3D printing has many applications, but did you know that making fabrics was one of them? Read on as we explore some of the most promising 3D printed fabric projects.
Currently, the textile industry is the third-largest consumer of water in the world, due to the unsustainable need to continuously water cotton crops. It’s a large threat to the environment, and a solution is needed. Some believe 3D printing is the way to fix this.
Although in its infancy, the field of 3D printed fabrics has already shown a lot of potential. Even NASA has taken an interest, and researchers are getting close to bringing some 3D printed fabrics to consumers.
3D printing not only provides a solution to the environmental crises caused by the textile industry, but it has also opened many new doors for textile scientists.
Read on as we have a look at some of the most promising applications of this technology.
One of the most recent developments in the field of 3D printed fabrics comes from a group of researchers at MIT. Traditionally, one of the biggest difficulties with printing fabric has been the comfort and flexibility of the products, so they set out to fix this.
To achieve the desired texture, the researchers decided to focus primarily on structure. They modeled their fabric after the protein collagen, which has an intertwined structure that gives it both strength and flexibility.
To bring their designs to life, they experimented with many materials but ultimately found that basic TPU provided the best results.
Their designs were very effective, and they created a flexible yet strong fabric that is as “soft as skin.”
They believe their fabric could have many uses in the medical field as well as in textiles, since 3D printing enables the creation of limitless shapes and sizes. It can function as a brace, a surgical mesh, or even a cardiovascular stent (used in heart surgery).
As her final project, student designer Danit Peleg at Shenkar College of Engineering and Design managed to design and print full outfits fromon a desktop printer.
The outfits, printed in sheets not larger than an A4 paper on hobby-grade Witbox FDM 3D printers, are completely safe to put in the dishwasher.
The designs are mostly meant only as a concept. Indeed, the see-through nature of the outfits does require one to wear fabric to cover up underneath. However, Peleg states that, in the future, she hopes to see similar designs being printed with more advanced materials to solve some of the current issues.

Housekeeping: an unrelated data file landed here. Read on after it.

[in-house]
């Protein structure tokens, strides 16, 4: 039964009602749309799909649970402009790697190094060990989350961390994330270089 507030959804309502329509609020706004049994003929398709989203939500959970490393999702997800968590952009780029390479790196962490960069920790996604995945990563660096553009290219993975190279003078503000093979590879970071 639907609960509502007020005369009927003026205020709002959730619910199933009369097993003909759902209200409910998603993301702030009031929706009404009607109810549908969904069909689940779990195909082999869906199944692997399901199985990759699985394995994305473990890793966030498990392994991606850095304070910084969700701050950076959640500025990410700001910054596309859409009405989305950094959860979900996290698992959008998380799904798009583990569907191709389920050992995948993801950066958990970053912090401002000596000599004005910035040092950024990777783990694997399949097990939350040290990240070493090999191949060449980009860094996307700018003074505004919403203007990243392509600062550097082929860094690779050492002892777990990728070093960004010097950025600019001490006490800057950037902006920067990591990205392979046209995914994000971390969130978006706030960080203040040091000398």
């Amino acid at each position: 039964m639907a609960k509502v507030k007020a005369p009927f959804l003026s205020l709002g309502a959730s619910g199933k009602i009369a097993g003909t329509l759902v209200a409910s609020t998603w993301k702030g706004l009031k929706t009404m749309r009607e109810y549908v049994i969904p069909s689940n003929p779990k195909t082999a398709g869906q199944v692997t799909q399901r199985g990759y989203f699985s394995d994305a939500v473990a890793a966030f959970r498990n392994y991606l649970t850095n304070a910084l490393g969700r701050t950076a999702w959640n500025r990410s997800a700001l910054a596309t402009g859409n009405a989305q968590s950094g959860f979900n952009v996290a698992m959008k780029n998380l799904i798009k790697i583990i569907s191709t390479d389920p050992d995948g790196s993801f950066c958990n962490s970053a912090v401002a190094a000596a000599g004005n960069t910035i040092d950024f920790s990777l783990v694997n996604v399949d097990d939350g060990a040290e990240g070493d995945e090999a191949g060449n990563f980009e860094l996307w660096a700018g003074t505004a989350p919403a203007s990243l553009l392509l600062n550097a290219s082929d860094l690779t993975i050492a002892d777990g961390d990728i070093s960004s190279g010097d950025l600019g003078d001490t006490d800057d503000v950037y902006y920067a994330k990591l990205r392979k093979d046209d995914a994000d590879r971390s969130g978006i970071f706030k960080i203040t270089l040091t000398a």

While many people can easily envision the fashion applications of 3D printing fabrics, they often overlook the practicality of the technology. The University of Maryland has been doing the opposite, and they now believe that they can make heat-wicking fabrics.
In particular, they have developed a fabric structure that pulls heat in one way and out the other, essentially operating as a personal, powerless air conditioner. 3D printing has allowed them to use a unique material, which is a blend of polyvinyl alcohol (PVA) and boron nitride, to maximize the thermal conductivity of the fabric.
This fabric is predicted to have a major impact on athletic wear, and it is a very real possibility that you may even own cooling clothing made out of this fabric in the near future.
Once again, NASA is at the forefront of an upcoming 3D printing application. This time, they’re researching 3D printed fabrics for their astronauts, as they believe that the technology will allow them to make highly insulated and protective materials.
They’re also interested in the versatility of the fabrics, as they are foldable yet strong: “We call it ‘4D printing’ because we can print both the geometry and the function of these materials.”
Their fabric is produced from a special flexible metal material, and the final product, which is printed in one piece, resembles tiled chain mail. The strength, foldability, and thermal control offered by this fabric are very unique, and NASA will surely find countless applications for it.
(Lead image source: Sculpteo)
License: The text of "3D Printed Fabric: Most Promising Projects in 2019" by All3DP is licensed under a Creative Commons Attribution 4.0 International License.
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